---|---|---|---|---|---|---|---|---|

$\mathit{\theta}=\mathbf{0.1}$ and $\mathit{\xi}=\mathbf{0.15}$ | 1 | 30.382 | 0.935 | 49.392 | 16.774 | 0.593 | 1.123 | 0.115 |

2 | 30.482 | 1.003 | 49.292 | 18.432 | 0.606 | 1.123 | 0.116 | |

3 | 30.582 | 1.034 | 49.192 | 19.152 | 0.611 | 1.124 | 0.117 | |

⋮ | ⋮ | ⋮ | ⋮ | ⋮ | ⋮ | ⋮ | ⋮ | |

492 | 79.482 | 335.481 | 0.292 | 49.999 | 0.897 | 1.091 | 0.087 | |

493 | 79.582 | 504.920 | 0.192 | 49.999 | 0.897 | 1.091 | 0.087 | |

494 | 79.682 | 1041.301 | 0.092 | 50 | 0.897 | 1.091 | 0.087 | |

Loading Factors | Number of Alternatives | Initial Surplus (u) | Retention Level (M) | Released Capital (RC) | Expected Profit (EP) | Expected Exponential Utility (EeU) | Expected Fractional Utility (EfU) | Expected Logarithmic Utility (ElU) |

$\mathit{\theta}=\mathbf{0.1}$ and $\mathit{\xi}=\mathbf{0.2}$ | 1 | 44.510 | 1.795 | 35.264 | 25.511 | 0.729 | 1.130 | 0.122 |

2 | 44.610 | 1.917 | 35.164 | 27.288 | 0.737 | 1.130 | 0.123 | |

3 | 44.710 | 1.972 | 35.064 | 28.039 | 0.741 | 1.131 | 0.123 | |

⋮ | ⋮ | ⋮ | ⋮ | ⋮ | ⋮ | ⋮ | ⋮ | |

351 | 79.510 | 369.987 | 0.264 | 50.000 | 0.897 | 1.138 | 0.129 | |

352 | 79.610 | 589.278 | 0.164 | 50.000 | 0.897 | 1.138 | 0.129 | |

353 | 79.710 | 1490.600 | 0.064 | 50.000 | 0.897 | 1.138 | 0.129 | |

Loading Factors | Number of Alternatives | Initial Surplus (u) | Retention Level (M) | Released Capital (RC) | Expected Profit (EP) | Expected Exponential Utility (EeU) | Expected Fractional Utility (EfU) | Expected Logarithmic Utility (ElU) |

$\mathit{\theta}=\mathbf{0.1}$ and $\mathit{\xi}=\mathbf{0.3}$ | 1 | 57.616 | 3.371 | 22.158 | 34.336 | 0.812 | 1.134 | 0.126 |

2 | 57.716 | 3.615 | 22.058 | 36.011 | 0.817 | 1.134 | 0.126 | |

3 | 57.816 | 3.728 | 21.958 | 36.700 | 0.820 | 1.134 | 0.126 | |

⋮ | ⋮ | ⋮ | ⋮ | ⋮ | ⋮ | ⋮ | ⋮ | |

220 | 79.516 | 378.826 | 0.258 | 50.000 | 0.900 | 1.138 | 0.129 | |

221 | 79.616 | 612.581 | 0.158 | 50.000 | 0.900 | 1.138 | 0.129 | |

222 | 79.716 | 1653.219 | 0.058 | 50.000 | 0.900 | 1.138 | 0.129 | |

Loading Factors | Number of Alternatives | Initial Surplus (u) | Retention Level (M) | Released Capital (RC) | Expected Profit (EP) | Expected Exponential Utility (EeU) | Expected Fractional Utility (EfU) | Expected Logarithmic Utility (ElU) |

$\mathit{\theta}=\mathbf{0.2}$ and $\mathit{\xi}=\mathbf{0.3}$ | 1 | 15.692 | 0.917 | 29.398 | 32.612 | 0.603 | 1.123 | 0.116 |

2 | 15.792 | 1.010 | 29.298 | 37.179 | 0.636 | 1.124 | 0.117 | |

3 | 15.892 | 1.054 | 29.198 | 39.195 | 0.650 | 1.124 | 0.117 | |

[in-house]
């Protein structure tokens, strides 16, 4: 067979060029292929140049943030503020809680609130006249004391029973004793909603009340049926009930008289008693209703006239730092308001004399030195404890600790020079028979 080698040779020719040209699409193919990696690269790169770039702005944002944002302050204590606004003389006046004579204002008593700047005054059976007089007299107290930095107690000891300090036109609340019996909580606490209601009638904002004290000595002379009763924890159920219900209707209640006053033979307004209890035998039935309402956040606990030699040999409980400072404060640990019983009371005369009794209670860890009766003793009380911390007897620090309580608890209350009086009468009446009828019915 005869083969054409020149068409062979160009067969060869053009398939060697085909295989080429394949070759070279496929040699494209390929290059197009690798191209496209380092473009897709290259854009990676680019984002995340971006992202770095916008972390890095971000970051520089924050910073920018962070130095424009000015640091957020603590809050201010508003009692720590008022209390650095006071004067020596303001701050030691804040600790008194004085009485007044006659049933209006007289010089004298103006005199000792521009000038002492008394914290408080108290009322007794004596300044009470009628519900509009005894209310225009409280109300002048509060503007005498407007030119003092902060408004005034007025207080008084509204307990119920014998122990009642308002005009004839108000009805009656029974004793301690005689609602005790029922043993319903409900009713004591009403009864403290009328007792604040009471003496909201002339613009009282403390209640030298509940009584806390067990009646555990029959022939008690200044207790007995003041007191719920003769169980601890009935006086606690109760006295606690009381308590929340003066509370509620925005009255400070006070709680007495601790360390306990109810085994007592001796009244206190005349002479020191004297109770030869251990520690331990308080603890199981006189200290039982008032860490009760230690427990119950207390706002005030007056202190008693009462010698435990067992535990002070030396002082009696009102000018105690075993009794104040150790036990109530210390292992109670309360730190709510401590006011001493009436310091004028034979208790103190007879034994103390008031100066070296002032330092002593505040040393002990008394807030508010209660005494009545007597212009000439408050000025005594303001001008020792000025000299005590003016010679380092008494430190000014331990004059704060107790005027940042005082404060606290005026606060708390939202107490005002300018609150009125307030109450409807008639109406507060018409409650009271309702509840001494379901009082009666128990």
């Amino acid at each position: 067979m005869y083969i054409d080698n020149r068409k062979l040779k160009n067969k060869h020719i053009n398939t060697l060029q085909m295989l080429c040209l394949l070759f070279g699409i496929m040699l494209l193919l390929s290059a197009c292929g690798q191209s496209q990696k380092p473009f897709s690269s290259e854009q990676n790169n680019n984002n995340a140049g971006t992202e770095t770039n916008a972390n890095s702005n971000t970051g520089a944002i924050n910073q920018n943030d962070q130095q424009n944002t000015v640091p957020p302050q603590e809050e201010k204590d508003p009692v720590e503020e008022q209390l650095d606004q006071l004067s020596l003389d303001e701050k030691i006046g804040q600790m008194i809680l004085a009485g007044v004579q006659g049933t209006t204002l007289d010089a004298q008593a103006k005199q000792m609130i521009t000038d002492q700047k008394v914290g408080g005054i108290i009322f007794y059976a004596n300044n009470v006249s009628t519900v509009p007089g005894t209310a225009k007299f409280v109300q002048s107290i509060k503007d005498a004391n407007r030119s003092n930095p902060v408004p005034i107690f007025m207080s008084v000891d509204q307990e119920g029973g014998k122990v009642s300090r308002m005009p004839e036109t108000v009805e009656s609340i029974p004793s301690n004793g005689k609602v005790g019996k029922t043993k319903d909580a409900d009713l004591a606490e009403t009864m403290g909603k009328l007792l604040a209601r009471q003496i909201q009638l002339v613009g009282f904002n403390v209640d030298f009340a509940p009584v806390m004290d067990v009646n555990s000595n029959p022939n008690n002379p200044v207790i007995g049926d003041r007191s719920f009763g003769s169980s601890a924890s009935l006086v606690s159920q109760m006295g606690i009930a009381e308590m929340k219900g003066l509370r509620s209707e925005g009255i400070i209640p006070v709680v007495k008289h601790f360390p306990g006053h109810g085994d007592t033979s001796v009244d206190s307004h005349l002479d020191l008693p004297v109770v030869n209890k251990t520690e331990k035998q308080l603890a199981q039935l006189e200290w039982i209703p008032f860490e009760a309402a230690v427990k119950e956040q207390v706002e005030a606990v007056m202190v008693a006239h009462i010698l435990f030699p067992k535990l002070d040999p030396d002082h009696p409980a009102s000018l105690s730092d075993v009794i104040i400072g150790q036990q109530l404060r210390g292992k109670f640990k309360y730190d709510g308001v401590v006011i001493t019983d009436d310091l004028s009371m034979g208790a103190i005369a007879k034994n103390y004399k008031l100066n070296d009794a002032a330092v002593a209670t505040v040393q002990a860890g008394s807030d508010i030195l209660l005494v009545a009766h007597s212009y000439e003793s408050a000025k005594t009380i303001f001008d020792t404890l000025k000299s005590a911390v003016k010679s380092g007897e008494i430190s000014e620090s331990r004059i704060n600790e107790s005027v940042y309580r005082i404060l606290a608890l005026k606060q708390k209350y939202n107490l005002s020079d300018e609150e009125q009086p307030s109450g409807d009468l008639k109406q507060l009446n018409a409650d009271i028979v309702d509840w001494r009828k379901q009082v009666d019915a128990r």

⋮ | ⋮ | ⋮ | ⋮ | ⋮ | ⋮ | ⋮ | ⋮ | |

292 | 44.792 | 310.269 | 0.298 | 100.000 | 0.924 | 1.138 | 0.129 | |

293 | 44.892 | 465.985 | 0.198 | 100.000 | 0.924 | 1.138 | 0.129 | |

294 | 44.992 | 938.272 | 0.098 | 100.000 | 0.924 | 1.138 | 0.129 |

Exponential Claims | ||||
---|---|---|---|---|

$\mathit{\theta}=\mathbf{0.1}$ and $\mathit{\xi}=\mathbf{0.15}$ | $\mathit{\theta}=\mathbf{0.1}$ and $\mathit{\xi}=\mathbf{0.2}$ | $\mathit{\theta}=\mathbf{0.1}$ and $\mathit{\xi}=\mathbf{0.3}$ | $\mathit{\theta}=\mathbf{0.2}$ and $\mathit{\xi}=\mathbf{0.3}$ | |

TOPSIS-E | 30.663 and 1.326 | 39.202 and 1.932 | 45.858 and 2.907 | 16.067 and 1.334 |

AHP-1 | 35.363 and 1.883 | 39.802 and 2.086 | 45.858 and 2.907 | 18.367 and 1.829 |

AHP-2 | 31.463 and 1.420 | 38.902 and 1.846 | 45.858 and 2.907 | 16.167 and 1.355 |

AHP-3 | 48.363 and 5.392 | 49.202 and 6.675 | 49.558 and 8.631 | 25.067and 4.445 |

AHP-4 | 31.363 and 1.407 | 38.302 and 1.548 | 45.958 and 3.017 | 16.167 and 1.355 |

TOPSIS-M | 28.263 and 1.010 | 38.502 and 2.010 | 46.858 and 3.699 | 14.567 and 0.967 |

Pareto Claims | ||||

$\mathit{\theta}=\mathbf{0.1}$ and $\mathit{\xi}=\mathbf{0.15}$ | $\mathit{\theta}=\mathbf{0.1}$ and $\mathit{\xi}=\mathbf{0.2}$ | $\mathit{\theta}=\mathbf{0.1}$ and $\mathit{\xi}=\mathbf{0.3}$ | $\mathit{\theta}=\mathbf{0.1}$ and $\mathit{\xi}=\mathbf{0.4}$ | |

TOPSIS-E | 37.782 and 1.740 | 47.910 and 2.815 | 58.916 and 4.987 | 20.092 and 2.266 |

AHP-1 | 47.682 and 3.409 | 51.710 and 3.676 | 59.516 and 4.780 | 25.292 and 3.405 |

AHP-2 | 40.882 and 2.378 | 47.910 and 2.815 | 58.416 and 4.728 | 21.792 and 2.435 |

AHP-3 | 62.582 and 7.643 | 74.110 and 21.763 | 79.716 and 1653.219 | 34.992 and 8.805 |

AHP-4 | 33.882 and 1.513 | 47.710 and 2.770 | 58.116 and 3.973 | 15.992 and 1.090 |

TOPSIS-M | 38.382 and 2.182 | 44.510 and 1.795 | 79.616 and 612.581 | 44.792 and 310.269 |

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Bulut Karageyik, B.; Şahin, Ş.
Optimal Retention Level for Infinite Time Horizons under MADM. *Risks* **2017**, *5*, 1.
https://doi.org/10.3390/risks5010001

**AMA Style**

Bulut Karageyik B, Şahin Ş.
Optimal Retention Level for Infinite Time Horizons under MADM. *Risks*. 2017; 5(1):1.
https://doi.org/10.3390/risks5010001

**Chicago/Turabian Style**

Bulut Karageyik, Başak, and Şule Şahin.
2017. "Optimal Retention Level for Infinite Time Horizons under MADM" *Risks* 5, no. 1: 1.
https://doi.org/10.3390/risks5010001